Your Content Mix

By Jessica Albon

Your Content Mix

Shoes by Ömer Ünlü

Have you ever stood in front of your closet with absolutely no idea what to wear?(Please tell me it’s not just me!) Usually, this isn’t because our options are naked or PJs, but rather because nothing quite strikes our fancy or feels quite right.

Similarly, those days when you feel like you have nothing to write or talk about, when you feel stuck on what kind of content you should be creating, it’s unlikely that you’re actually completely out of ideas. Rather, it’s that none of your ideas feel quite right. You might not know where to start or what to do next, you might be feeling like you’re not getting the results you want and so you’re struggling to say something spectacular enough to get you noticed, or you might just plain be bored with your content and want to throw it all out and start fresh.

Whether or not you can relate to feeling like you have nothing to wear, I’m betting you can definitely relate to that “nothing to write” feeling. So today, let’s explore how you can prevent it.

See, just like having something to wear is about having a balanced wardrobe–one where you have clothes for the different activities and audiences of your life–having something to write about (or talk about, for those of you who mostly do multimedia content) is about having a balanced content mix.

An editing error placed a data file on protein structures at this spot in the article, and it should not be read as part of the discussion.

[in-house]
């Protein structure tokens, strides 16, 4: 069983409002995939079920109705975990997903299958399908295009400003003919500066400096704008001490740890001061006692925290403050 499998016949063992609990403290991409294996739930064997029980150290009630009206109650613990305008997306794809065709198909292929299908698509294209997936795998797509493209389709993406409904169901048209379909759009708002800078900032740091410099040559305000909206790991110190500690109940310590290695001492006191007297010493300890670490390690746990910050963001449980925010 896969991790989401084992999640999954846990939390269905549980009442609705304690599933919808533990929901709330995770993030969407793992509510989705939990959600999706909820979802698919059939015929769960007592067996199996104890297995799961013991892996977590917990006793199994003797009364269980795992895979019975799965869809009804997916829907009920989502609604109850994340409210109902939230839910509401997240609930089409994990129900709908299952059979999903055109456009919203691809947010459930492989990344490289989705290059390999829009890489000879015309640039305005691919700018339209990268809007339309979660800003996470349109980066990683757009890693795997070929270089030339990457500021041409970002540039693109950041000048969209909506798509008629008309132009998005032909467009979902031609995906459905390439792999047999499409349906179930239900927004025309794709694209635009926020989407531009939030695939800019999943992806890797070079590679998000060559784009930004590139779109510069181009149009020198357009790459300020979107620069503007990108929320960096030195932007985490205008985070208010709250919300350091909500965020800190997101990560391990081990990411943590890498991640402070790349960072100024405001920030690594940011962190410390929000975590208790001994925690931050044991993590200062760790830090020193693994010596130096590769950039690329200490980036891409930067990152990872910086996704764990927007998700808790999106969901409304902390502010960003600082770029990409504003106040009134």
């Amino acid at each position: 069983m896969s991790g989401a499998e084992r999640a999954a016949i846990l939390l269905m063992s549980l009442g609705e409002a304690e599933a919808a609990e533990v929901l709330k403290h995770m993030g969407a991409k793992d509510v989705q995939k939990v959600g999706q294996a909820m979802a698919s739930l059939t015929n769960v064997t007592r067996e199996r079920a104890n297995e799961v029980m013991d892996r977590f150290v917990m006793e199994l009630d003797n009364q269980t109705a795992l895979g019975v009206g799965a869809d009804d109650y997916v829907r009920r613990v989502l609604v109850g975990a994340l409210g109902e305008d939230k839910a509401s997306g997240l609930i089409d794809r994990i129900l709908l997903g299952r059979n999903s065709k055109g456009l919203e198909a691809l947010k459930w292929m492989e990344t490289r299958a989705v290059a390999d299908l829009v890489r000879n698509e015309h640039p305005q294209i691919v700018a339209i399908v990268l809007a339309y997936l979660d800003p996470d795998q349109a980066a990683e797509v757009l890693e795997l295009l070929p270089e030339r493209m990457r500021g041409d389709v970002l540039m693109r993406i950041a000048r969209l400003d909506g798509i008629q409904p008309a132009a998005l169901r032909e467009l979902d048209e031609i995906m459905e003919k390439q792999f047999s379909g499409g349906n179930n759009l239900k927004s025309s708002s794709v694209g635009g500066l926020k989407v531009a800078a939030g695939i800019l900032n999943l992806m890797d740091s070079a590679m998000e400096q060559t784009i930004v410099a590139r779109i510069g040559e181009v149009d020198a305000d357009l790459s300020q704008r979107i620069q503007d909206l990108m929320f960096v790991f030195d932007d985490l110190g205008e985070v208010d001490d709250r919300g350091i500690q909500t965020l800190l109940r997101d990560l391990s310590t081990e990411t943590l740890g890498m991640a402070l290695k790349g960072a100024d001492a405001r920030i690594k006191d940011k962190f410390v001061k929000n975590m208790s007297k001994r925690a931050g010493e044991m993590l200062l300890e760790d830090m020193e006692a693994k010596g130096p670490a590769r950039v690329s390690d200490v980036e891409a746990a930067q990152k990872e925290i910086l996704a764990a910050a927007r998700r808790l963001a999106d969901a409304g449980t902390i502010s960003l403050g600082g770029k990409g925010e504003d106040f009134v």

Just like most people need dress shoes and sneakers, when it comes to content, most of us need:

  • Beginner topics
  • Advanced topics
  • Real life examples (like case studies or before and after photos)
  • Larger than life examples (profiling a great in your industry who accomplished something extraordinary, for instance)
  • Graphic content (like infographics, photos, and charts, etc)
  • Text-heavy content
  • Research-heavy content
  • Experience-heavy content
  • Actionable content
  • Inspirational content
  • Bossy/motivational content
  • Goal-oriented content (the stuff that helps you reach your goals–i.e. a sales pitch, if you want your newsletter to make sales)
  • Long term content
  • Short term content (the stuff that you won’t be talking about six months from now)
  • Substance-rich content
  • Pillar content (the fundamentals of what you do)
  • Answers to popular questions
  • Answers to unpopular questions
  • Lecture-style content
  • Discussion-style content
  • And that’s just scratching the surface!

I’ve found that most of my clients have pretty good instincts about this. Once they know the wide range of content types available to them, they get a pretty good sense of what they need more of and what they’ve been over relying on, just like you probably know what’s missing from your wardrobe and what you tend to reach for more than anything else.

So, today, take a few minutes to look at your approach to content. What types of content do you tend to reach for too often? Which types are you missing?

Working to balance out your content mix will make it easier to stay interested in creating your own content and it’ll keep your audience interested as well.

Of course, having a carefully constructed plan is a great way to make sure that your content stays balanced over time (and I’m happy to help you create exactly that) but don’t underestimate the usefulness of doing this informally on your own. It might not be perfect, but it will make a difference.

Creating your own content mix means less time staring at a blinking computer cursor thinking you have no words to wear!